We raised our two (now adult) sons with our neighborhood library as an extension of our home. Kind of like an extra living room. It is a great social equalizer with it’s comfortable chairs, internet access, checker boards, good access to knowledgeable adults, book groups for all ages, poetry readings, and much, much more. One of my sons volunteered there in junior high. It gave him good work experience, and the staff was happy to have a youth there who had really grown up in the library. As a teacher of high poverty students, I have tried to get my families to utilize the library, just as my own family does. After all, we all pay for it with our taxes. It belongs to all of us. A unique feature of our library system is a Cultural Pass that anybody can check out. It gives you a discounted rate on selected activities such as museums. You check it out and return it just like a book. See if yours has one. Today I noticed a new feature called Library2Go. I think it connects me to libraries all over the state. Wow!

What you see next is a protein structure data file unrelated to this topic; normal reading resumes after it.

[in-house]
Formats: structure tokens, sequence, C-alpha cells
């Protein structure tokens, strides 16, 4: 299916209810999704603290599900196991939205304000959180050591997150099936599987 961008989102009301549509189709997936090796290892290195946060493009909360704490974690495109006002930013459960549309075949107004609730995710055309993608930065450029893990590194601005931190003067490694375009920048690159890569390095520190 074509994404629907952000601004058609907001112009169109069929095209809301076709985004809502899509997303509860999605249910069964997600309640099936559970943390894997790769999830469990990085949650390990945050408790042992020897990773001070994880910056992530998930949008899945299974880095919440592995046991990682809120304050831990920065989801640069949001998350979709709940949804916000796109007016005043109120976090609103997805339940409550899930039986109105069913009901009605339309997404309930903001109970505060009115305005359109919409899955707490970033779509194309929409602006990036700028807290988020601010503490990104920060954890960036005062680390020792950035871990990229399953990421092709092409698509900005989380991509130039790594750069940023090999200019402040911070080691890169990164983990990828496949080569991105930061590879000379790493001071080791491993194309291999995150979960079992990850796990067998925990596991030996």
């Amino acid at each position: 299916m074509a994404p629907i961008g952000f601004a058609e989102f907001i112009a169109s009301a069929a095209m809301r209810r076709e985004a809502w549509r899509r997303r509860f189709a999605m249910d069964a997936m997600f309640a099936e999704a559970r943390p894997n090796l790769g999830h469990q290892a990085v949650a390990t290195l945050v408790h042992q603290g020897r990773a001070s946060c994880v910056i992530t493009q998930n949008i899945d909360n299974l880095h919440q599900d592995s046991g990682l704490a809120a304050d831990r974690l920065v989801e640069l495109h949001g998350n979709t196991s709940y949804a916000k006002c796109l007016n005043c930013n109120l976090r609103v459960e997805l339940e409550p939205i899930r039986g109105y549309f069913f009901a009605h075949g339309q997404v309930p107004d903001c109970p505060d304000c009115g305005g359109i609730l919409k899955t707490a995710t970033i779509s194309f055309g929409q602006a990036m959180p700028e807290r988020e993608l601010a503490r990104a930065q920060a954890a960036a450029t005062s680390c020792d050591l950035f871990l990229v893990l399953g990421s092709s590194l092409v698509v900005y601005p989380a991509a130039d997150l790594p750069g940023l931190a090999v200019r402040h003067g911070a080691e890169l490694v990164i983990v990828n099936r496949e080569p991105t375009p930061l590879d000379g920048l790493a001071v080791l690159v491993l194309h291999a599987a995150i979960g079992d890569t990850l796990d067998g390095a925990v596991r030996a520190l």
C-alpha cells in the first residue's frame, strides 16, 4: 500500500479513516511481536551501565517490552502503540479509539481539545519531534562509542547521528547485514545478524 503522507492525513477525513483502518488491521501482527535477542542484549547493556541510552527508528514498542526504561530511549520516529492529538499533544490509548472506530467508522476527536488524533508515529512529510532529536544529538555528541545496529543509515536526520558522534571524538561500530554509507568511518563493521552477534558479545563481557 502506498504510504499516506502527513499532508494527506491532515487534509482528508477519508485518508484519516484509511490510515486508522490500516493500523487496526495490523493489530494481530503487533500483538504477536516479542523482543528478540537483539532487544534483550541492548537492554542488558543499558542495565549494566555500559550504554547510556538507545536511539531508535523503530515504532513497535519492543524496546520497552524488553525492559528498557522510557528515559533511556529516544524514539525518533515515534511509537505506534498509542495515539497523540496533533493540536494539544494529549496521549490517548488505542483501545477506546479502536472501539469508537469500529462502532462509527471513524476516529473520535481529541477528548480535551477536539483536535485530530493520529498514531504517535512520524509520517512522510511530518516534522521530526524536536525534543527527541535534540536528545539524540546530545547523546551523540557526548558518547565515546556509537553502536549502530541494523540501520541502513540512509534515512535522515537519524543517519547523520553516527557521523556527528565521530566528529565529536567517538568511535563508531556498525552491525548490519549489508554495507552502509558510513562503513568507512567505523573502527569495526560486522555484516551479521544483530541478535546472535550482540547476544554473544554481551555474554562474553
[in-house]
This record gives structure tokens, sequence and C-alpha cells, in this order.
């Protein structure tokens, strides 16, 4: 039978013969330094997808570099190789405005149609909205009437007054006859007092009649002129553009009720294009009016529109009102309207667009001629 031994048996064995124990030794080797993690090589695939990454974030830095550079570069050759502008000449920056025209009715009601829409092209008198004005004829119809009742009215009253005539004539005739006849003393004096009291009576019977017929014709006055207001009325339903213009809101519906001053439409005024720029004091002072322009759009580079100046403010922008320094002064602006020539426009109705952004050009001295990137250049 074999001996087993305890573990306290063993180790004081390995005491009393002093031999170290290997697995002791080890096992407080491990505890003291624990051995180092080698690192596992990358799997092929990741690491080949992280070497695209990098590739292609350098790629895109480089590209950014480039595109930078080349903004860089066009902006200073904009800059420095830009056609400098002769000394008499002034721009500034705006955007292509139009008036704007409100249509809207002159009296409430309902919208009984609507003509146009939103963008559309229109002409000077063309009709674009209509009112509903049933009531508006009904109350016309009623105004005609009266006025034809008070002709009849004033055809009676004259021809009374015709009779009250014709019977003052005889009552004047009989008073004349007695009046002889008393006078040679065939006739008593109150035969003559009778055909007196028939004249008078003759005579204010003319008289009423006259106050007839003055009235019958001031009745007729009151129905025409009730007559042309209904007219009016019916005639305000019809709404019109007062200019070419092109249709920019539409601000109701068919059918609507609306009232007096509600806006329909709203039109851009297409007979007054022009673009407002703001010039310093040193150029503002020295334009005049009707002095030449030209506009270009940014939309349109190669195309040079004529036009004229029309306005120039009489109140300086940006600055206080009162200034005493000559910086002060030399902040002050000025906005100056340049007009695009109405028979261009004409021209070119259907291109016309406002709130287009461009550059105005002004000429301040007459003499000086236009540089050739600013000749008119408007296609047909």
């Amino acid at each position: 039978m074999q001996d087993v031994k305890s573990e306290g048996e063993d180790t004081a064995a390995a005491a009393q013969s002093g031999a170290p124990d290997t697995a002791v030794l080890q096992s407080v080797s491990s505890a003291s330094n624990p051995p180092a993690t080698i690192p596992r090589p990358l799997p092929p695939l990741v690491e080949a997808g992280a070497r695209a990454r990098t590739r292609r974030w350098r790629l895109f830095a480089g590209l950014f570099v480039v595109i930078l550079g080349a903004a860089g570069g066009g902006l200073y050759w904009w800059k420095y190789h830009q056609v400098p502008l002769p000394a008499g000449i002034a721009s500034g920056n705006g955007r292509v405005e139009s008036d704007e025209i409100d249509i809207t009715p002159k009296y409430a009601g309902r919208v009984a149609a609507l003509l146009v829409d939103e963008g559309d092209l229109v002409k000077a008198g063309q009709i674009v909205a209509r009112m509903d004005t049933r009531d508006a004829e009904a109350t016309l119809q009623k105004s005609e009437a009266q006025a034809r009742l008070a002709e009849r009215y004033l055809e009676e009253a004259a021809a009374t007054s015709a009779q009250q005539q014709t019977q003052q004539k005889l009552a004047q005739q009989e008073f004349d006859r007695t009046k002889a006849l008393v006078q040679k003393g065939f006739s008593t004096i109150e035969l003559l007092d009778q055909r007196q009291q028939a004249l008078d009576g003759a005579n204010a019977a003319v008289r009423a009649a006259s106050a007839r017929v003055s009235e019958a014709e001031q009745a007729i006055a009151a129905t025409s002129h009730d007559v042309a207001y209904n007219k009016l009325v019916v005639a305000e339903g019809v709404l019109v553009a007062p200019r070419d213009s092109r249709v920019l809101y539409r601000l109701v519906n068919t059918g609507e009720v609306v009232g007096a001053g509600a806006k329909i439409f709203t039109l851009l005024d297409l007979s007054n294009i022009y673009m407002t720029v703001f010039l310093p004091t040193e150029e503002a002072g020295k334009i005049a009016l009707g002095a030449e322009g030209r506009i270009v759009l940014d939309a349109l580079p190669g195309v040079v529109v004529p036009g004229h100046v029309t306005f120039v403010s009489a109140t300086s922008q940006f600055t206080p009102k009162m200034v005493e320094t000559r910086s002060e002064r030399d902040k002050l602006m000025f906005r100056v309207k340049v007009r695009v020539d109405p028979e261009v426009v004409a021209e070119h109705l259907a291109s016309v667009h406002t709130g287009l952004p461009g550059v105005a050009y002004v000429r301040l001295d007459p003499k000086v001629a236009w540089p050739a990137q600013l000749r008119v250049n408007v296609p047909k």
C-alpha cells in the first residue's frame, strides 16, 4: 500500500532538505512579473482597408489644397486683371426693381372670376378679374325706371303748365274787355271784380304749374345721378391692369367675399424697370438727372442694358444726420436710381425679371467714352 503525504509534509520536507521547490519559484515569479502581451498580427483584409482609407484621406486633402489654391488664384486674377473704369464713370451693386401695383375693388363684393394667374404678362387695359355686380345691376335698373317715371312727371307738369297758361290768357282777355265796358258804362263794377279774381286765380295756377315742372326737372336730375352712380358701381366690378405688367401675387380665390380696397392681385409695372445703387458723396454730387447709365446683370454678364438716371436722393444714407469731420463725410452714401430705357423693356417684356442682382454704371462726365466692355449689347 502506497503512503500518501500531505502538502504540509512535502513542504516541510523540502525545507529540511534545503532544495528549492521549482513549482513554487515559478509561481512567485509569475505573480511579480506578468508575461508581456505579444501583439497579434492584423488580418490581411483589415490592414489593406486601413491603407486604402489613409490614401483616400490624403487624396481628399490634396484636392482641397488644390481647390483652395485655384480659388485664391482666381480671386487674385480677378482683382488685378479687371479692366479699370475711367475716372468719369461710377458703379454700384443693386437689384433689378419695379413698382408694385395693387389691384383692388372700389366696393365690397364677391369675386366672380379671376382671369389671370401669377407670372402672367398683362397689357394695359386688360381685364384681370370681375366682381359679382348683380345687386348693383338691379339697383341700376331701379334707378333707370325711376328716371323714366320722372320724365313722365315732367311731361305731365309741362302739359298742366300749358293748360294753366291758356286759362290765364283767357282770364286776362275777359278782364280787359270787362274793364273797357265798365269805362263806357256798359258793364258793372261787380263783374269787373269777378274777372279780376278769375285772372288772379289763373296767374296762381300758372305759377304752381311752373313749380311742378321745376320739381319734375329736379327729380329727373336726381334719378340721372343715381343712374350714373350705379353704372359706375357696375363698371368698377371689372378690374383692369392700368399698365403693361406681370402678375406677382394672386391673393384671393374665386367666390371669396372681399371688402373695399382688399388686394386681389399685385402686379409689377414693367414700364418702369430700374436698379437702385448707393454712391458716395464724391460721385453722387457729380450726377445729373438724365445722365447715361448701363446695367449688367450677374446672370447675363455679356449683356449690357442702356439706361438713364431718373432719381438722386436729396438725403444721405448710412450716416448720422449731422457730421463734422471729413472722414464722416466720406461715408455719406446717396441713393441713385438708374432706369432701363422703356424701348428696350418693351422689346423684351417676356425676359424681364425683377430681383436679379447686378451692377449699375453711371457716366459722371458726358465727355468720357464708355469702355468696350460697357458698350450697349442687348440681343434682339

• I love the library and actually have cards to three different library systems in our city! But today, all I did was return books I’d already re-checked twice. 🙂

  • Belinda

    Oh how I love books!!! I have many books that I enjoy owning, but really wonder if I will ever get to reading. An earlier “sell something” post got me to thinking about re-selling through Amazon and I am sorting through my collection with the knowledge that I can reserve through my local library. Thanks for the great ideas!!! I’ve been doing very well this month!

  • ElainieMay

    I have always said you can never have too many books….UNLESS YOU MOVE!!!

    With that in mind, we are clearing out our library, donating our books, and visiting the public library 99% for reading material.

    It is so liberating not to have so many books piled all around. I have to keep a few, though…always have to have some books at home.